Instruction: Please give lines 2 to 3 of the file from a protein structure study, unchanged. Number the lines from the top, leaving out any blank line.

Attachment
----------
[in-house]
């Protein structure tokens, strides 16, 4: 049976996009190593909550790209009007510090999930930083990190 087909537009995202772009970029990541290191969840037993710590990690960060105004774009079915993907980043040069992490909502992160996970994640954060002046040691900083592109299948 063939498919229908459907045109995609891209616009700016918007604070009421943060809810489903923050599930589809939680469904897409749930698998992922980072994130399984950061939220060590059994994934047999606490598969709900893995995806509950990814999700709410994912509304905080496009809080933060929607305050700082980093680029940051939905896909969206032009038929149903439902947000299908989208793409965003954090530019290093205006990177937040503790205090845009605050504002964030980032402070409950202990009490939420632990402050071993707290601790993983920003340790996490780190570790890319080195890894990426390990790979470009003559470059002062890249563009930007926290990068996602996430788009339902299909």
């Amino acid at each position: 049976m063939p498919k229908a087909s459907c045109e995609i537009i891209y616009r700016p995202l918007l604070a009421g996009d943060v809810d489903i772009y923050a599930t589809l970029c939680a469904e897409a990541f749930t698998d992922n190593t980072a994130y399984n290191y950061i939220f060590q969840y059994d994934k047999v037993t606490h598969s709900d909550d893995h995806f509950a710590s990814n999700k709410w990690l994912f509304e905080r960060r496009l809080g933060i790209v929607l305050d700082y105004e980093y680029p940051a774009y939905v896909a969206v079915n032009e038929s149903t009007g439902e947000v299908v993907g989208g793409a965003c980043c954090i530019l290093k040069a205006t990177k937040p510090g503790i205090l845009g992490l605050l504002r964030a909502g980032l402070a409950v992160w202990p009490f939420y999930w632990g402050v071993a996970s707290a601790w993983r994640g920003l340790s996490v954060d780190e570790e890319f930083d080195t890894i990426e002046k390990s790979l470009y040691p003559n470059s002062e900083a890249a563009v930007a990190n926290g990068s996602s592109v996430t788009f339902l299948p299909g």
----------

């Protein structure tokens, strides 16, 4: 049976996009190593909550790209009007510090999930930083990190 087909537009995202772009970029990541290191969840037993710590990690960060105004774009079915993907980043040069992490909502992160996970994640954060002046040691900083592109299948 063939498919229908459907045109995609891209616009700016918007604070009421943060809810489903923050599930589809939680469904897409749930698998992922980072994130399984950061939220060590059994994934047999606490598969709900893995995806509950990814999700709410994912509304905080496009809080933060929607305050700082980093680029940051939905896909969206032009038929149903439902947000299908989208793409965003954090530019290093205006990177937040503790205090845009605050504002964030980032402070409950202990009490939420632990402050071993707290601790993983920003340790996490780190570790890319080195890894990426390990790979470009003559470059002062890249563009930007926290990068996602996430788009339902299909």
């Amino acid at each position: 049976m063939p498919k229908a087909s459907c045109e995609i537009i891209y616009r700016p995202l918007l604070a009421g996009d943060v809810d489903i772009y923050a599930t589809l970029c939680a469904e897409a990541f749930t698998d992922n190593t980072a994130y399984n290191y950061i939220f060590q969840y059994d994934k047999v037993t606490h598969s709900d909550d893995h995806f509950a710590s990814n999700k709410w990690l994912f509304e905080r960060r496009l809080g933060i790209v929607l305050d700082y105004e980093y680029p940051a774009y939905v896909a969206v079915n032009e038929s149903t009007g439902e947000v299908v993907g989208g793409a965003c980043c954090i530019l290093k040069a205006t990177k937040p510090g503790i205090l845009g992490l605050l504002r964030a909502g980032l402070a409950v992160w202990p009490f939420y999930w632990g402050v071993a996970s707290a601790w993983r994640g920003l340790s996490v954060d780190e570790e890319f930083d080195t890894i990426e002046k390990s790979l470009y040691p003559n470059s002062e900083a890249a563009v930007a990190n926290g990068s996602s592109v996430t788009f339902l299948p299909g």